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TIFFANY, MEET PIERRE… AND PIERRE…

Img_8344First robin’s-egg-blue nest on the left: the future home of Pierre Deux.

The Red Bank-area home furnishings market is about to get a touch of provincial France — and landlord Larry Garmany is about to make a sweetheart match for his primo tenant, Tiffany & Co.

redbankgreen has learned that Pierre Deux, a rapidly growing 19-store chain, has taken one of the two vacant spaces flanking Tiffany at its six-month-old Broad Street address.

A new Pierre Deux store will be up and running by early September, a company official confirms.

While the news is unlikely to be cheered by those who lament, or even vilify, downtown Red Bank’s continuing climb up the socioeconomic ladder, it stands out as only the latest in a series of gravity-defying feats pulled off by Garmany, a Cuban immigrant who bootstrapped a small haberdashery into an upscale men’s and women’s clothier occupying the district’s largest retail space.

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THE FORECAST: SCATTERED JAZZ & BLUES

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Rosen_iraFestival spokesman Ira Rosen, left, arrives at Marine Park this morning to take the wraps off the 22nd edition of the Red Bank Jazz & Blues blast in Red Bank.

OK, so what about the weather?

As previously noted, the annual Red Bank Jazz & Blues Festival seems always to unpack some meteororlogic drama from its valise on arriving.

Well, the satchel’s on the motel bed, and this year, festival spokesman Ira Rosen has a good vibe about its contents.

Yesterday’s stage setups went as smooth as sable, he told redbankgreen as he arrived at the Marine Park shortly before 7a today to start the preparations for tonight’s unveiling. And to a 30-year veteran of outdoor shows, there’s gotta be some karma in that.

“Today and Sunday look great,” Rosen says, referring to forecasts of abundant sunshine on days one and three of the event.

“Tomorrow, they’re saying scattered showers to thunderstorms. I’m going with scattered showers.”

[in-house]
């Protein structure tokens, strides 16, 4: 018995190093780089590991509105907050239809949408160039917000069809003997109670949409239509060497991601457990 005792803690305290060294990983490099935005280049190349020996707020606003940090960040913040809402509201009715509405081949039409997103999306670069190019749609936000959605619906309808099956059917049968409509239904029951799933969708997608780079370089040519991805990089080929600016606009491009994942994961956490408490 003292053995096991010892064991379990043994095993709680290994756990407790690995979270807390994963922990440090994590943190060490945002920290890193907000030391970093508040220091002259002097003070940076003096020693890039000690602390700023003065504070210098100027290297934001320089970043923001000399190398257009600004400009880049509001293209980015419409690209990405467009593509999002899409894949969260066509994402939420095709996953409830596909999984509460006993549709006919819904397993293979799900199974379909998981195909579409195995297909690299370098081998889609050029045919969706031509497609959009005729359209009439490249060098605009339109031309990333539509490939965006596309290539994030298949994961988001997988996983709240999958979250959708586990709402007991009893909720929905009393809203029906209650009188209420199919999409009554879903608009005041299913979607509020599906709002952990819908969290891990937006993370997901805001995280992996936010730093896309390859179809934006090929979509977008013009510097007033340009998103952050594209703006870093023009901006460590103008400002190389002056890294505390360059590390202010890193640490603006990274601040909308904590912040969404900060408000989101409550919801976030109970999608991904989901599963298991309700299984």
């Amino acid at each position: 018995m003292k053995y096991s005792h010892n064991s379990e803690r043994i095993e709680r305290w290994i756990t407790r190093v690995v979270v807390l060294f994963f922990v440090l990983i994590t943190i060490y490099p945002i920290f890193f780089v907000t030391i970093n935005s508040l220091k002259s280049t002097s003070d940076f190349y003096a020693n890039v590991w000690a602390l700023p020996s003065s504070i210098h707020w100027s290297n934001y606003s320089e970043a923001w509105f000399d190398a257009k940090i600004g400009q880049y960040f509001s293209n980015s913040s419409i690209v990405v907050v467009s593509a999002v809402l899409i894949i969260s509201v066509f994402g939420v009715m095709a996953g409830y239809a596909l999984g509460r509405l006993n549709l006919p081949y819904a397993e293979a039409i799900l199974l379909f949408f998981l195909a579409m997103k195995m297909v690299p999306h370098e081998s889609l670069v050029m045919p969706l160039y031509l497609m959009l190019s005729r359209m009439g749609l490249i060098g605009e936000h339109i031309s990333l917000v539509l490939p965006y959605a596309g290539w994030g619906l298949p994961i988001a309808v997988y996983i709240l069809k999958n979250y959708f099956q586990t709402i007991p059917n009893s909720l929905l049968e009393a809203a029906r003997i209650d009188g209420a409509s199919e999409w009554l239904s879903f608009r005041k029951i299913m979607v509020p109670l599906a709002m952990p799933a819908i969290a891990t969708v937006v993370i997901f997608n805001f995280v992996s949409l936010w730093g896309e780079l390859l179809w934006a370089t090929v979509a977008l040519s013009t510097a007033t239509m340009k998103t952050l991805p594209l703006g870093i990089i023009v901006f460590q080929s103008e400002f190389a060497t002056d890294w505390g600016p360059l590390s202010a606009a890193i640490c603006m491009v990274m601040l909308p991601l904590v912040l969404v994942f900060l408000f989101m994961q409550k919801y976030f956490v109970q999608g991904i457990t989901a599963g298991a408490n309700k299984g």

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GANNETT CUTS JOBS AT PRESS, 3 OTHERS

The Asbury Park Press is among four Gannett Co. newspapers in New Jersey that laid off a total of 55 employees yesterday, the Press itself reports.

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The axe fell after half of 166 workers offered early retirement three weeks ago accepted the packages, the paper reports.

In addition to the Press, the affected newspapers are Home News & Tribune in East Brunswick, the Courier-News in Bridgewater and the Daily Record in Parsippany.

No breakdown of layoffs at each paper was given. Gannett describes the Press, which is still the dominant daily in Monmouth and Ocean counties, as the ‘flagship’ among its six New Jersey papers.

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ALGAE TURN RIVERS & SURF BROWN

The Navesink and Shrewsbury Rivers are among New Jersey waterways now experiencing algae blooms that are turning them brown, today’s Asbury Park Press reports.

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The bloom phenomenon is also affecting Raritan and Sandy Hook bays as well as ocean surf along most of the New Jersey coast, state Department of Environmental Protection officials said after a flyover yesterday.

And things could get “scummy” if there’s a major die-off of the algae, creating the appearance of sewage, Monmouth County environmental health coordinator William Simmons tells the paper.

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RADIANT WORLD COLORS AT ASHER NEIMAN

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There’s a fluidity in the photos of Stewart Halperin that’s akin to the surface tension you see when water has ever-so-slightly overfilled a drinking glass: they seem about to pour forth out of their own skins.

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And what they threaten to let loose more than anything else is color. Rich, bold earthy color.

Halperin, who operates out of St. Louis but has been traveling the world almost constantly for the past 35 years (he’s been to more than 80 countries), brings his pictures to Red Bank starting Saturday with his first-ever East Coast exhibition at Asher Neiman Gallery on Monmouth Street.

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WHERE HAVE I SEEN THIS?